Message From the Superintendent
It is my honor and privilege to serve as the Superintendent of the Millington Community Schools at this moment in our community’s rich heritage. I consider myself blessed to lead such an exciting organization and am anxious to add another chapter to the story of my life.
Stories are the oldest form of communication, as families pass stories from generation to generation as a means to carry on the heritage and legacy of their history. New brain research from the Harvard University Graduate School of Education speaks to the power of the human story. Daniel Wilson, Senior Researcher at Harvard's Project Zero, recently completed a study of the most effective forms of instruction that lead to the highest levels of comprehension and achievement in students. One might think that lectures, discourse, worksheets (I'm kidding, of course!), or videos would rate the highest. It is, in fact, the teacher and other students telling stories that created the highest levels of learning or understanding.
I must confess that amongst my family and friends, I am teased for telling long, drawn-out stories. I also love hearing the stories of others and find myself learning a great deal if I truly listen.
But enough about me. What's your story? The story of your childhood. The story of your family. The story of how your family helped to shape your childhood. What are your hopes. Your dreams. Your future plans. If someone sat down with you and asked you to tell them your story, what would you say?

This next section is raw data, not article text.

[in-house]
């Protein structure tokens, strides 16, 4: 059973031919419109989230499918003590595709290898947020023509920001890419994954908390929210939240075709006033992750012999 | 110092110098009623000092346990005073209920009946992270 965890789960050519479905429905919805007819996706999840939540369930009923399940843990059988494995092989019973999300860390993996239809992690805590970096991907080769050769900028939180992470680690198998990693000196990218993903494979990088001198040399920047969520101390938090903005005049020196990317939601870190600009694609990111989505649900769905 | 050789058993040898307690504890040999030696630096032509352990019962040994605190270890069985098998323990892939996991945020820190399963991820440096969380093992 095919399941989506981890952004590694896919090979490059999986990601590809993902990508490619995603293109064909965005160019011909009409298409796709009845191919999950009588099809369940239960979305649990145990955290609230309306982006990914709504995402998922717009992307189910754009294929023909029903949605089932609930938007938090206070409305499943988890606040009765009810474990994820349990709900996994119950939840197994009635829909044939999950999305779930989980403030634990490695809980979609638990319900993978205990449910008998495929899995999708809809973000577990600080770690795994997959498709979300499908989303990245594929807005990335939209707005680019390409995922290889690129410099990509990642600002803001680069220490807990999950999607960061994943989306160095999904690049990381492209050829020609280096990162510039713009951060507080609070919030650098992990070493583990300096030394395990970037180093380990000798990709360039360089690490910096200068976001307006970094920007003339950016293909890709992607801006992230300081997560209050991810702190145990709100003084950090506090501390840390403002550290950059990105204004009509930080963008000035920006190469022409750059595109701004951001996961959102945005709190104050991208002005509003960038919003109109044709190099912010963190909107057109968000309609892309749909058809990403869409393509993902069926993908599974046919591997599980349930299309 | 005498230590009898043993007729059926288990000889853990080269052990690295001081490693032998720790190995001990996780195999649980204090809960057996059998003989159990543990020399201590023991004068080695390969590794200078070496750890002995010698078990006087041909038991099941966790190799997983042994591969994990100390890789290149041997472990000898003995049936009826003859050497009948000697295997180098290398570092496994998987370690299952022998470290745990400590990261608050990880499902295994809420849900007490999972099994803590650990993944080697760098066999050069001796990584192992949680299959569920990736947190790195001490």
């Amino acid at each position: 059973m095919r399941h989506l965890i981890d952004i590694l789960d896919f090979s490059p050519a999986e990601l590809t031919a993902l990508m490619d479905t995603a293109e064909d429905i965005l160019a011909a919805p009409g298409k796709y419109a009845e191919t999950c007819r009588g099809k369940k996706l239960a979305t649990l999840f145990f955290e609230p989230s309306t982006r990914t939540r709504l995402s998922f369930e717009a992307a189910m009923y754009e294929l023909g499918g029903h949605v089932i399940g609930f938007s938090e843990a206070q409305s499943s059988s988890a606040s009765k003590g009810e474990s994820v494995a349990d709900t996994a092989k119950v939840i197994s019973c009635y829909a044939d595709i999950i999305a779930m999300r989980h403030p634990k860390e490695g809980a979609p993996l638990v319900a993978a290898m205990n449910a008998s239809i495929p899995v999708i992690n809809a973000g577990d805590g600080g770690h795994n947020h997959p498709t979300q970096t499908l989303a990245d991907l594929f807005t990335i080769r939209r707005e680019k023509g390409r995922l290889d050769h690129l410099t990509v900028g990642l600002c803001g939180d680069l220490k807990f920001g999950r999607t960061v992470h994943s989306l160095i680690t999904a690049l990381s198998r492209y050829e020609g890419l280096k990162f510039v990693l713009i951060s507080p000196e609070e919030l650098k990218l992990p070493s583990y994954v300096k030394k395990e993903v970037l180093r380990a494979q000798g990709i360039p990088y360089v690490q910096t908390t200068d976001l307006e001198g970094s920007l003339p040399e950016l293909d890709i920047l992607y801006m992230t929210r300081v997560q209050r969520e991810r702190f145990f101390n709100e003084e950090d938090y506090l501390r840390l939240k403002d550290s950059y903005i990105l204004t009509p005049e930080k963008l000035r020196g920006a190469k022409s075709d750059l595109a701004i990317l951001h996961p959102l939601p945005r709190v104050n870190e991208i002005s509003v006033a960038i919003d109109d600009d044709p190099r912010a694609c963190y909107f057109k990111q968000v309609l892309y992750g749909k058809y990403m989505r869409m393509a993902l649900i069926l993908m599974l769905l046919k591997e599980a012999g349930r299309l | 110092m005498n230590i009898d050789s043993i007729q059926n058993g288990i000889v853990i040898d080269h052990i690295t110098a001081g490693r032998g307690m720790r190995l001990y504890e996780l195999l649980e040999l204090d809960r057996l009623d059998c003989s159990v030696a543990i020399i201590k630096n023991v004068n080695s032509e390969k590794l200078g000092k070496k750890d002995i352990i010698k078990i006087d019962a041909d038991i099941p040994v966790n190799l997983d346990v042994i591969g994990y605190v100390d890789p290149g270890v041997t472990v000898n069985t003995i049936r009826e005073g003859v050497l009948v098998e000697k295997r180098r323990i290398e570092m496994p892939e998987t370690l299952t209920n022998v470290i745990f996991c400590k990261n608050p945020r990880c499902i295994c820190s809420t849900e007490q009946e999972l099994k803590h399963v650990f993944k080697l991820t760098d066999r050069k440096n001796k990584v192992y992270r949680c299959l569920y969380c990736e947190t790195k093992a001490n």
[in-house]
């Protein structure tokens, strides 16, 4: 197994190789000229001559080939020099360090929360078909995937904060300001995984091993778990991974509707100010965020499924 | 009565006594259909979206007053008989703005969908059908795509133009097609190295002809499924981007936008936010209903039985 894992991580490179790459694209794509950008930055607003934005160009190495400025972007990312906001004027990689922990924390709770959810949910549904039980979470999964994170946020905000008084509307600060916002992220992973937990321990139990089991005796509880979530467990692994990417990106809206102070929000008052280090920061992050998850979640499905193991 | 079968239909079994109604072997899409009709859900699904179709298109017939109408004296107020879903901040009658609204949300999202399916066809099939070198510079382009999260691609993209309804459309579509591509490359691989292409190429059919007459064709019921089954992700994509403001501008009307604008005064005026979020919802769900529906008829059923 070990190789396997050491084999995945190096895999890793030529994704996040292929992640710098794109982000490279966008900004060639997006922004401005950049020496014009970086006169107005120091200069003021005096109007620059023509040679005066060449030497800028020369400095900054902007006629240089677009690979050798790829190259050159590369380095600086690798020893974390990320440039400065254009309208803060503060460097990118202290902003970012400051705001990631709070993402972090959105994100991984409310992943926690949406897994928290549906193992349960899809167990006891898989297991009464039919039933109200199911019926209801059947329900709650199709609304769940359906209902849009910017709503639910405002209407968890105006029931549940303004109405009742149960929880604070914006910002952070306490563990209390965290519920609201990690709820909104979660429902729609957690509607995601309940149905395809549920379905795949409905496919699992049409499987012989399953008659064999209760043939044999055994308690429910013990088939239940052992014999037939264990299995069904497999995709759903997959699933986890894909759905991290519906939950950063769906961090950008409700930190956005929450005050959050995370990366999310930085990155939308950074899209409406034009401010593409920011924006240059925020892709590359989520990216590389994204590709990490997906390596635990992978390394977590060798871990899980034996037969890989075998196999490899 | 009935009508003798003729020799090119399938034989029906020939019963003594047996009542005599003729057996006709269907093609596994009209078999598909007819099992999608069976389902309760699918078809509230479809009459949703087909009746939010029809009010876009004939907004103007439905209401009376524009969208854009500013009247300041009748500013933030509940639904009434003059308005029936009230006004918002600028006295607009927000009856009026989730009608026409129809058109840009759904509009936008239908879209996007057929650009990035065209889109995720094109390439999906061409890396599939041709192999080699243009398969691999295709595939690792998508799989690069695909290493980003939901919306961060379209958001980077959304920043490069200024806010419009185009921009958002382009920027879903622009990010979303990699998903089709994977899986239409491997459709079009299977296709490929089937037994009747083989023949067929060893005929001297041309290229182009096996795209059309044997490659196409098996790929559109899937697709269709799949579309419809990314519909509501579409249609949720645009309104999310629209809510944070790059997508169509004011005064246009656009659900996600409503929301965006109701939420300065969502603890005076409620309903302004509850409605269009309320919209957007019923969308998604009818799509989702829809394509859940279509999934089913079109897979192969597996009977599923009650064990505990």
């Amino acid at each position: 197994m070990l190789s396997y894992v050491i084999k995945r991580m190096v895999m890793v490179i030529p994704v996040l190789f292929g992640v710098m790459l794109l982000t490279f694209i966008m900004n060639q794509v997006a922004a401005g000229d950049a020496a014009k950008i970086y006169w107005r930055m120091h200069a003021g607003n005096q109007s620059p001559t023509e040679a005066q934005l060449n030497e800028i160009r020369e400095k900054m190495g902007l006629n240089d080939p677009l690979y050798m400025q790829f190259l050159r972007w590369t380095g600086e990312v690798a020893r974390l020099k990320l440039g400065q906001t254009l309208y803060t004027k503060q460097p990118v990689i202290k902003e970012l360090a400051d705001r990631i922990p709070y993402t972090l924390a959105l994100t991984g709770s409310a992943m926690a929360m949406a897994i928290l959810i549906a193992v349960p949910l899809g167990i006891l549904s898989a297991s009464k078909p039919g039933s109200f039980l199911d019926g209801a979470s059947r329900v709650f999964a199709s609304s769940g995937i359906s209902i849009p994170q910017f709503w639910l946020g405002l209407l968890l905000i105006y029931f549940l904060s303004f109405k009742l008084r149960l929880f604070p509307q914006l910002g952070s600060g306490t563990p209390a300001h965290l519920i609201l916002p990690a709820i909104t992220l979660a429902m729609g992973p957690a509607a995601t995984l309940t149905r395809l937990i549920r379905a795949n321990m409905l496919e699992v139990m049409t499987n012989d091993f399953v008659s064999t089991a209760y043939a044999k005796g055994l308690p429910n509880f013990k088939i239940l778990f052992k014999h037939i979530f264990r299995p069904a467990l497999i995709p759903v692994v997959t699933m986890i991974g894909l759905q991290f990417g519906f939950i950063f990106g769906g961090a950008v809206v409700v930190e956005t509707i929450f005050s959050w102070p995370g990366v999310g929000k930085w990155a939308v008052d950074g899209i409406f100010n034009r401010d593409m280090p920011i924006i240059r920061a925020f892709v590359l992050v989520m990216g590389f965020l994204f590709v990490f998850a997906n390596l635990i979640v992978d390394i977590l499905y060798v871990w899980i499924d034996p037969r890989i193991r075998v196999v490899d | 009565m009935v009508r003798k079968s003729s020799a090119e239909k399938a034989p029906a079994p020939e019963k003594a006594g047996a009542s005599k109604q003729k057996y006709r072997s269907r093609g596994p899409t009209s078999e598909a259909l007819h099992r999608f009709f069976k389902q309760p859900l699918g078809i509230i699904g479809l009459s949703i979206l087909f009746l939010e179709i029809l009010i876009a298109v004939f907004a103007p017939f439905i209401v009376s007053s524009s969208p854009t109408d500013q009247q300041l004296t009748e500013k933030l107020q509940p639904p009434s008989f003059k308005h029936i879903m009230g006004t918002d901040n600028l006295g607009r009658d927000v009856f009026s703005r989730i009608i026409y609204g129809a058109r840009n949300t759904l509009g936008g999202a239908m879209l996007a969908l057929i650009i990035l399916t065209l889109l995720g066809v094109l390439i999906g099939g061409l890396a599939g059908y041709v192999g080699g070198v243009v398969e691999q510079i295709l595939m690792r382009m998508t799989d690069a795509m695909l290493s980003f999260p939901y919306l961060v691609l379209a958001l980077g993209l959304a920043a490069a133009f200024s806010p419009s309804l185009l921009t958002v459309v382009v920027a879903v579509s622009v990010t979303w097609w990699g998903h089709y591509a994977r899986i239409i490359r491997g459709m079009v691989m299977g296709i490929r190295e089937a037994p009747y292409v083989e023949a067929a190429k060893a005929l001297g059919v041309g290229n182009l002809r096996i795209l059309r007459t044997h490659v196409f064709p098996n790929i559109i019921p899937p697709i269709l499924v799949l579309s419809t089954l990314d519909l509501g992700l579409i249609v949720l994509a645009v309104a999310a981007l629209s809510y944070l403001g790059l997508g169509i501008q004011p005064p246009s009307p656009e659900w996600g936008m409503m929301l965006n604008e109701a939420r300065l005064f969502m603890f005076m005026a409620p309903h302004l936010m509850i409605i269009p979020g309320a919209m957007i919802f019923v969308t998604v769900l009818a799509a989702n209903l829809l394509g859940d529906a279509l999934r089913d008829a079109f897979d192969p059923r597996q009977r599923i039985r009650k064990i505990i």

Your story would certainly involve your years in school, right? Your classes, your friendships, your proudest moments, your scary times, your worst embarrassing situations, your grades, your trips to the principals' office . . . it all forms your story. And each of us have a different story to tell. And our stories will continue to grow, flourish, shift, and unfold.
Will we tackle an impossible challenge? Or will we sit back, play it safe, and watch life pass us by? Will we set goals that are beyond ourselves – those that can only be accomplished through hard work, grit, and determination? Do our families and friends encourage us to reach for the stars or do they caution us to play it safe and take the easiest path?
So I ask you, what is your story? What are your hopes and dreams for your story that lies ahead? What mental and emotional monuments stand in your life as memories for you to pass along to your children and grandchildren someday?
I pray that your story will be one of excitement, of stretching beyond anything you could ever accomplish on your own, of taking a deep breath and saying "yes" to an amazing opportunity, of befriending someone who needs you in their life but might cause others to wonder why you are friends with them. I hope that your story will be one full of wise choices, but a story that will take courage and strength and confidence.
The Millington Community Schools has a story of its own. It is a story told in its classrooms, of course, but also in its hallways, in the gymnasiums, on the practice fields, in the cafeteria, and offices. It is a story full of rich academic opportunities, thought-provoking fine arts experiences, adrenaline-rushed athletic contests, and quiet moments of reflection and learning. It is told by students who go out into society and change the world. It is told by graduates who love Millington so much that they choose to stay here and raise the next generation of Cardinals.
If you already live here and understand what I’m describing, I urge you to tell your story to those who will listen, but also to listen to the stories around you. If you are considering joining the Millington family, I invite you to come write your story with us . . . a story that only you can tell!